Richard wrote:

If we do this:

function GetTextFromCode(LogEventCode : cardinal) : string;
begin
Result := format('0x%8.8x (%1.1d)', [LogEventCode, LogEventCode]);
end


we see the 10x performance hit on our logging downloads.

What about this?

function GetTextFromCode(LogEventCode : cardinal) : string;
begin
  Result := '0x' + IntToHex(LogEventCode, 8) + ' (' + IntToStr(LogEventCode) 
+ ')';
end;


Or maybe:

function GetTextFromCode(LogEventCode : cardinal) : string;
var
  s1, s2: string;
begin
  s1 := IntToHex(LogEventCode, 8);
  s2 := IntToStr(LogEventCode);
  Result := '0x' + s1 + ' (' + s2 + ')';
end;


Examining the GUIDToString function shows it too uses the format
command to return the GUID as a string...

You could always use the Win32 StringFromCLSID(), StringFromIID(), or StringfromGUID2()
function instead.

--
Remy Lebeau (TeamB)
Richard Zarr

Posts: 74
Registered: 7/1/98
Re: Application Code Slow Following Migration to RAD Studio 2010Seattle [Edit]  
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  Posted: Feb 18, 2016 10:12 AM   in response to: Remy Lebeau (Te... in response to: Remy Lebeau (Te...
Remy Lebeau (TeamB) wrote:
Richard wrote:

If we do this:

function GetTextFromCode(LogEventCode : cardinal) : string;
begin
Result := format('0x%8.8x (%1.1d)', [LogEventCode, LogEventCode]);
end


we see the 10x performance hit on our logging downloads.

What about this?

function GetTextFromCode(LogEventCode : cardinal) : string;
begin
  Result := '0x' + IntToHex(LogEventCode, 8) + ' (' + IntToStr(LogEventCode) 
+ ')';
end;


Or maybe:

function GetTextFromCode(LogEventCode : cardinal) : string;
var
  s1, s2: string;
begin
  s1 := IntToHex(LogEventCode, 8);
  s2 := IntToStr(LogEventCode);
  Result := '0x' + s1 + ' (' + s2 + ')';
end;


Examining the GUIDToString function shows it too uses the format
command to return the GUID as a string...

You could always use the Win32 StringFromCLSID(), StringFromIID(), or StringfromGUID2()
function instead.

--
Remy Lebeau (TeamB)

Thanks... the IntToHex solution worked without the performance impact. Still wondering about DateTimeToString... we are keeping everything Unicode, but the routine seems to have the same performance hit. Example:

var sTS : string;
 
DateTimeToString( sTS, 'yyyy.mm.dd hh:nn:ss.zzz', TimeStamp);
 


We see the same weird slowing of the log entry parsing. The value of sTS is loaded directly into a TListItem later in the routine...

 LI.SubItems.Add(sTS + ' UTC');


Any ideas why?
David Millington

Posts: 257
Registered: 5/29/05
Re: Application Code Slow Following Migration to RAD Studio 2010 Seattle
Helpful
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  Posted: Feb 18, 2016 9:53 AM   in response to: Richard Zarr in response to: Richard Zarr
We have upgraded the application to compile on RAD Studio 2010 Seattle by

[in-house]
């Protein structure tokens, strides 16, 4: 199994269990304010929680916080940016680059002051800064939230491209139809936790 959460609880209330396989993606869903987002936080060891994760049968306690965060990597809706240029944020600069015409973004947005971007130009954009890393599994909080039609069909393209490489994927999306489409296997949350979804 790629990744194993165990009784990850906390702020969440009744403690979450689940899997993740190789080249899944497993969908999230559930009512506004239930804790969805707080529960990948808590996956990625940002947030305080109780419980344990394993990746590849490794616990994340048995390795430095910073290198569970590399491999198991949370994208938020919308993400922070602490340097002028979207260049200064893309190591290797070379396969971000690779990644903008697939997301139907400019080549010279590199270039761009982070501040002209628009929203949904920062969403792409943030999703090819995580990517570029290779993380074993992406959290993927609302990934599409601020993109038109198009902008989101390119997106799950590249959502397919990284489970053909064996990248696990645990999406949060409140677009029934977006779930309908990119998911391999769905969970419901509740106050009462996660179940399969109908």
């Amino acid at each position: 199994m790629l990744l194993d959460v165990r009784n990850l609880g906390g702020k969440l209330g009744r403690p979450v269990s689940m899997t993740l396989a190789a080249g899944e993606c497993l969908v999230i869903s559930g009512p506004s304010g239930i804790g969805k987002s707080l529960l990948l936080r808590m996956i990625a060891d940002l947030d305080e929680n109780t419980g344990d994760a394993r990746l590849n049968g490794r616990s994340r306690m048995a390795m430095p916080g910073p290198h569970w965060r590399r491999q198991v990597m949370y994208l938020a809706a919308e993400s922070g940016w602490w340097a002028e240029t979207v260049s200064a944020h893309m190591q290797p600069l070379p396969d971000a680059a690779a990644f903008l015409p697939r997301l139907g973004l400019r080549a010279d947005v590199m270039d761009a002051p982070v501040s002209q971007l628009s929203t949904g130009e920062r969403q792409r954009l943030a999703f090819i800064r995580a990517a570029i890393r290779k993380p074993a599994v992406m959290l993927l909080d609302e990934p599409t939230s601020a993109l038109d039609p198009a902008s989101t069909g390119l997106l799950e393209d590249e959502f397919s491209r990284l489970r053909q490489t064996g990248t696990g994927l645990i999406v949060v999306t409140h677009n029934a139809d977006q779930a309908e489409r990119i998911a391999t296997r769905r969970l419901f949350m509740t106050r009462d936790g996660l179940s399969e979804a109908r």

mostly converting 'string' types to 'ansistring' and 'char' to 'ansichar'
to
maintain the original string types used in BDS2006.

You really should not do that.

When converting, you should not change all string types to AnsiString. It's very much the wrong approach and will cause problems. You should redo this keeping all strings, strings. Convert to Ansi only when you absolutely need to, such as for data transfer to something you haven't been able to upgrade to support Unicode. If you control both sides of the network, then upgrade both apps.

TBytes is the way to go for storing arrays of bytes. Don't use Ansi strings. As far as setting the length automatically goes, it's not hard to call SetLength(), and be aware that bytes with a value of 0, which are valid in binary data, terminate a string. So, don't use strings for things that aren't strings :) If you really want automatic length setting, write a tiny record or class wrapper that does so.

we see the 10x performance hit on our logging downloads. Simply removing this statement returns the speed to normal. Examining the GUIDToString function shows it too uses the format command to return the GUID as a string...

Maybe this can shed some additional light on why this is happening...

Update: We also see the same performance hit on the 'DateTimeToString' function. In our formatting routine for our log entries (and probably elsewhere in our object download procedure) we see a noticeable (human eye can catch the time difference easily) speed impact on using these functions... on BDS2006 it had not effect to the UI speed... that was limited by the server's ability to fetch the records and send them. We now see the effects of these formatting routines... comments?

One guess is that you're suffering the overhead of converting to/from Unicode. (Don't forget this is a lossy conversion, too, so really something you should avoid - another reason to keep "string" as "string".) It does take time to convert from Unicode to any specific code page and while it's not high, depending on how your AnsiStrings are placed and where you've used them, you might be doing a lot of conversions. After all, all the libraries that use strings will be using Unicode strings internally. So you are forcing work to be done each time you use these methods or libraries - work that should be absolutely unnecessary, because your app should be using "string" internally everywhere.

Cheers,

David
Richard Zarr

Posts: 74
Registered: 7/1/98
Re: Application Code Slow Following Migration to RAD Studio 2010 Seattle  
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  Posted: Feb 18, 2016 10:19 AM   in response to: David Millington in response to: David Millington
David Millington wrote:
We have upgraded the application to compile on RAD Studio 2010 Seattle by
mostly converting 'string' types to 'ansistring' and 'char' to 'ansichar'
to
maintain the original string types used in BDS2006.

You really should not do that.

When converting, you should not change all string types to AnsiString. It's very much the wrong approach and will cause problems. You should redo this keeping all strings, strings. Convert to Ansi only when you absolutely need to, such as for data transfer to something you haven't been able to upgrade to support Unicode. If you control both sides of the network, then upgrade both apps.